Language Design: Comparing and Sorting
Similarly to equality and identity, most languages have severely restricted facilities to handle distinct ordering relationships like comparison and sorting.
Languages usually provide only a single operation/protocol, often requiring workarounds for some data types in which the comparison operation and the sorting operation return distinct results.
Consider the following Comparable
trait as it frequently exists across many languages
(like Haskell,
Rust,
Swift, …):
trait Comparable[T]
fun < (that: T): Bool
fun > (that: T): Bool
...
… and an IEEE754conformant comparison implementation for floating point values,
i. e. 0.0 < +0.0
, and Float.NaN < Float.PositiveInfinity
are both false.
As it becomes obvious, such an implementation of partial order can be used to compare values, but cannot be used to correctly sort values (total order).^{1}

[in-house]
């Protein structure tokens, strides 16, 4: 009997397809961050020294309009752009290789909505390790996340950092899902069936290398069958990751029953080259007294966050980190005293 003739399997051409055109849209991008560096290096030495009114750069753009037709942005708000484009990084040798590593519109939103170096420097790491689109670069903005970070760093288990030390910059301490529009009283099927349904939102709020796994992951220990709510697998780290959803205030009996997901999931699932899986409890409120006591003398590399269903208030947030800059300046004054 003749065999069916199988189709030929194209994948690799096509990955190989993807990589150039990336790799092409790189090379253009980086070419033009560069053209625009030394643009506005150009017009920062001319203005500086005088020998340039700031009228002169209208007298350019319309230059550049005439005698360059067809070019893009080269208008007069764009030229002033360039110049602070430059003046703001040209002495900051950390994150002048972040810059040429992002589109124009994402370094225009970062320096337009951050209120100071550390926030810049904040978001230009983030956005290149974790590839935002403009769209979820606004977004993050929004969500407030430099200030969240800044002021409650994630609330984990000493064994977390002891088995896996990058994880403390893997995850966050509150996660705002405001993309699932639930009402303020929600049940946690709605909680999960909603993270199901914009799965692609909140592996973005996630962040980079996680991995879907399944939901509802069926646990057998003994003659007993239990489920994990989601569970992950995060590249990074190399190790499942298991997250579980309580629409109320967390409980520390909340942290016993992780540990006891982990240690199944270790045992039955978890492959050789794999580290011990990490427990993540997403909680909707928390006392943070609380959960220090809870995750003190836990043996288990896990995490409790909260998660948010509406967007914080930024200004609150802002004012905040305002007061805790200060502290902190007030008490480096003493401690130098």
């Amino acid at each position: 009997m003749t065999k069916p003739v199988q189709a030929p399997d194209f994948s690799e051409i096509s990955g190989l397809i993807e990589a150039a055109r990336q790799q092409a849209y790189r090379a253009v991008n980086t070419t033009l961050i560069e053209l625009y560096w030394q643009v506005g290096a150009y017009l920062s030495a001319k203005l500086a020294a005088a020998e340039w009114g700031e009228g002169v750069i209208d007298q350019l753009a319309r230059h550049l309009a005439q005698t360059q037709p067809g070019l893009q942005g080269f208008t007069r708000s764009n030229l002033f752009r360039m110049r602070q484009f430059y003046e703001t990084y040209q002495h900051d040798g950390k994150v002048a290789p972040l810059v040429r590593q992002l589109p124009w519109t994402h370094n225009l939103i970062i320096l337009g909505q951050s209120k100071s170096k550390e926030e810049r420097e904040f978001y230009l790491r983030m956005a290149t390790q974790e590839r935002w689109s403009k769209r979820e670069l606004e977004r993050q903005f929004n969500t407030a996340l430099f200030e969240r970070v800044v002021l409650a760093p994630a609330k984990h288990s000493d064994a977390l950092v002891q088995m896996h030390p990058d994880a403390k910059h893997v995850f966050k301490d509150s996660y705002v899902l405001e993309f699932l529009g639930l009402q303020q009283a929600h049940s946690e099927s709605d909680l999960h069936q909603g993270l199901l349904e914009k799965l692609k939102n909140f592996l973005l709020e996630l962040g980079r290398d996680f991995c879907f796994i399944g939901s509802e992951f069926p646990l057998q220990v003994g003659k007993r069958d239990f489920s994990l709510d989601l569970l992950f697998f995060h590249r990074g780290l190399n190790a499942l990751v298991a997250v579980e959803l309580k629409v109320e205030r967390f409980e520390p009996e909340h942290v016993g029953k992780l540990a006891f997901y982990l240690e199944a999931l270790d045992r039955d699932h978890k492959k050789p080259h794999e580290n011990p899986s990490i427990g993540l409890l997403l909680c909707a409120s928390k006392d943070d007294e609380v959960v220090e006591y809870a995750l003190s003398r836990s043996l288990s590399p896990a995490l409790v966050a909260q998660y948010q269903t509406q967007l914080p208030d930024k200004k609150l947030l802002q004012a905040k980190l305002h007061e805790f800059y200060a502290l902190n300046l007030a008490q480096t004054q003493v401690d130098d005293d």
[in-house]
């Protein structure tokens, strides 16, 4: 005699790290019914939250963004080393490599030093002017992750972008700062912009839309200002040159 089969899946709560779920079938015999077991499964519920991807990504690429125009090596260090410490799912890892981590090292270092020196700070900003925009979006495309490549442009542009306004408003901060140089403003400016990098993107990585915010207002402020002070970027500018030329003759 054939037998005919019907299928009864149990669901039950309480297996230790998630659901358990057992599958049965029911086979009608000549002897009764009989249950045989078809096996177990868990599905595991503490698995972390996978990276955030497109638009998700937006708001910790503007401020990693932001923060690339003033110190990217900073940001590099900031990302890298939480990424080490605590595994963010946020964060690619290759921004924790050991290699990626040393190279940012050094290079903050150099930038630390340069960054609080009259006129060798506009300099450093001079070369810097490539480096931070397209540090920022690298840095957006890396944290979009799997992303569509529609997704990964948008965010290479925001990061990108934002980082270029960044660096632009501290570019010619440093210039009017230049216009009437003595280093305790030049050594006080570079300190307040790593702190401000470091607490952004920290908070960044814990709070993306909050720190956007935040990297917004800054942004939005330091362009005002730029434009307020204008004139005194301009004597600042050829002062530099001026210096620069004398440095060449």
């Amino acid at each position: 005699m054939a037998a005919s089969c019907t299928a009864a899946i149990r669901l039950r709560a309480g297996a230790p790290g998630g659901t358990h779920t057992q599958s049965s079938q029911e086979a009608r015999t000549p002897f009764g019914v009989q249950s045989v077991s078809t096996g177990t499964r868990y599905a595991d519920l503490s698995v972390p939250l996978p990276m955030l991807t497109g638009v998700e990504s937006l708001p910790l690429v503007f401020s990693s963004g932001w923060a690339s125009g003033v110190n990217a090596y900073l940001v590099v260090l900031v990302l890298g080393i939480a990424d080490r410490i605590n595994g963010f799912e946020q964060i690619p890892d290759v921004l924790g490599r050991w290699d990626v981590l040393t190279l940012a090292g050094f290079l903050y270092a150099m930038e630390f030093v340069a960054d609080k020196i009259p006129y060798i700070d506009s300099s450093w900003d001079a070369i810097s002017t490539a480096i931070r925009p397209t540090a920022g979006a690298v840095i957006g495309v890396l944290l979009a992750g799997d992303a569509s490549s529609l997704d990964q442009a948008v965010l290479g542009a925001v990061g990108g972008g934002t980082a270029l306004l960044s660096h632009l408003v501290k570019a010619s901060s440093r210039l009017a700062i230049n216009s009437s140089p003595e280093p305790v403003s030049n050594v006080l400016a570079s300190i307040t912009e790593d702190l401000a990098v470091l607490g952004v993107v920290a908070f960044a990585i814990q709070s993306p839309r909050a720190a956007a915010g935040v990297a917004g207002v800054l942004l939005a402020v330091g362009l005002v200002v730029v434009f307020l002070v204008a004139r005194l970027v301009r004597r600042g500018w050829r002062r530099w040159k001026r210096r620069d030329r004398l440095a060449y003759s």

The reason is that the implementation of comparison operations for floating point values (a partial order, IEEE754 §5.11) cannot be used as a standin for sorting operations on floating point values.
Conveniently, IEEE754 standardizes a totalOrder
relation in §5.10, defining how floating point numbers are sorted.
The only requirement languagewise is to introduce a distinct trait^{2} which represents total ordering,
enabling a clean separation of comparison operations from sorting operations:
trait Sortable[T]
fun sortsBefore(that: T): Bool
fun sortsAfter (that: T): Bool
...
This enables the use of each individual trait for its specific purpose, without conflating different concerns:
// example of comparing values using Comparable
fun compareReversed[T : Comparable](x: T, y: T) = y < x
// example of sorting values using Sortable
fun sort[T : Sortable](values: Array[T]) =
...
if values(i).sortsBefore(values(j)) { ... }
...

See also Comparison in C++. ↩

Rust is a good example of a language suffering from the problems caused by intermingling partial order with total order. ↩